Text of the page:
Woman smashes ‘triple-glazed glass ceiling’ by becoming the UK's first blind, Black, female barrister
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A woman is celebrating an important moment in history after becoming the first blind, Black, female barrister in the UK.
Jessikah Inaba studied for five years in London to get where she is today and she couldn't be prouder of her achievements.
The 23-year-old did her entire course by reading Braille and had help from friends and tutors when she needed a bit more information on some topics.
She said: "It's been crazy - I still can't really believe I've done it. One day I'll wake up and realise how amazing this is.
"It was hard and I often thought of giving up, but my supportive family gave me courage and strength.
"I always believed in myself from the start - there's nothing about me which means this isn't possible.
"I know I can do this job really well, and the more people like me who go through training the easier it will become.
"It's a really good feeling, I know I'm giving hope to others in similar situations to mine. There's a triple glazed glass ceiling.
"I'm not the most common gender or colour, and I have a disability, but by pushing through I'm easing the burden on the next person like me."
The four Inns of Court, the Bar Council and the Bar Standards Board all couldn't find an example where a blind, Black, woman had made it as far as Jess.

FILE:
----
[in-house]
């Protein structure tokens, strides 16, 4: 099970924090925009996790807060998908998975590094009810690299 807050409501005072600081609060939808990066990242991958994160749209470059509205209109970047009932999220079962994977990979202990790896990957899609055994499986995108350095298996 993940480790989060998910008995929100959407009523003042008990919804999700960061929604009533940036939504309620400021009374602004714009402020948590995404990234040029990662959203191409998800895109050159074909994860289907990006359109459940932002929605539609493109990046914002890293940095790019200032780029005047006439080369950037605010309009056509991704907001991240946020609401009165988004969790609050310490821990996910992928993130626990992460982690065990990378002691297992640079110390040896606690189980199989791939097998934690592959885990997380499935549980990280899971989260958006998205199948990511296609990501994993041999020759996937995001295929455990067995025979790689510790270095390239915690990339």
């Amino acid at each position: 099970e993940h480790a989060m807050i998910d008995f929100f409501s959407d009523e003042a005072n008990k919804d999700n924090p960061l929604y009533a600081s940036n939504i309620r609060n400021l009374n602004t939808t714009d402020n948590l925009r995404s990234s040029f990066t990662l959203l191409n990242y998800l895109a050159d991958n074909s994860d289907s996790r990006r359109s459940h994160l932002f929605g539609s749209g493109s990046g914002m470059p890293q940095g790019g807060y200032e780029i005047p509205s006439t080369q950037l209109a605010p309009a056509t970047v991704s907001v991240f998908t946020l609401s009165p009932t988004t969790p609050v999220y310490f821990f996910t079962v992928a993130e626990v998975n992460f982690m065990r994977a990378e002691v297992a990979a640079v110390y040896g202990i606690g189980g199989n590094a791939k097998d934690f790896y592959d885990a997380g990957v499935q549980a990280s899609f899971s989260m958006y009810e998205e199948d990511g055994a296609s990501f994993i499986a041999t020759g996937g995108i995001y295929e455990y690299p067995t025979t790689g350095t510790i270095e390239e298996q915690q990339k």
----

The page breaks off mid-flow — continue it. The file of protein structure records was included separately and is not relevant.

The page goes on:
She studied at the University of Law - London Bloomsbury and admits that it wasn't easy getting all the materials she needed for her course.
It took seven months for her university to get one of her two key study texts so she could read on her computer.
It was another five months for the other textbook.
Then it was a struggle to have the pictures and tables converted from the original texts into Braille so she could understand.
Jess said she ended up doing a lot of it herself once she worked out the best method.
"I was spending more time preparing my own learning materials than I was studying," she said.
"I was hospitalised because I kept fainting in October 2019 because I'd been functioning on about three hours sleep a night for two years.
"I would sometimes get 45 minutes a day to eat, but often I ate while at my computer.
"The university had other visually impaired people who used text to speech, but I just can't work like that.
"I need to read it physically for myself or I can't remember it. Everyone is different and has a different work around for various situations.
"A lot of people registered blind have some vision, so they can sometimes use large print, or some blind people manage well just by listening to text.
"Braille is expensive to produce because you need a lot of special software and equipment."
Jess says she now wears her gown and wig with pride after working so hard to earn them.
Featured Image Credit: SWNS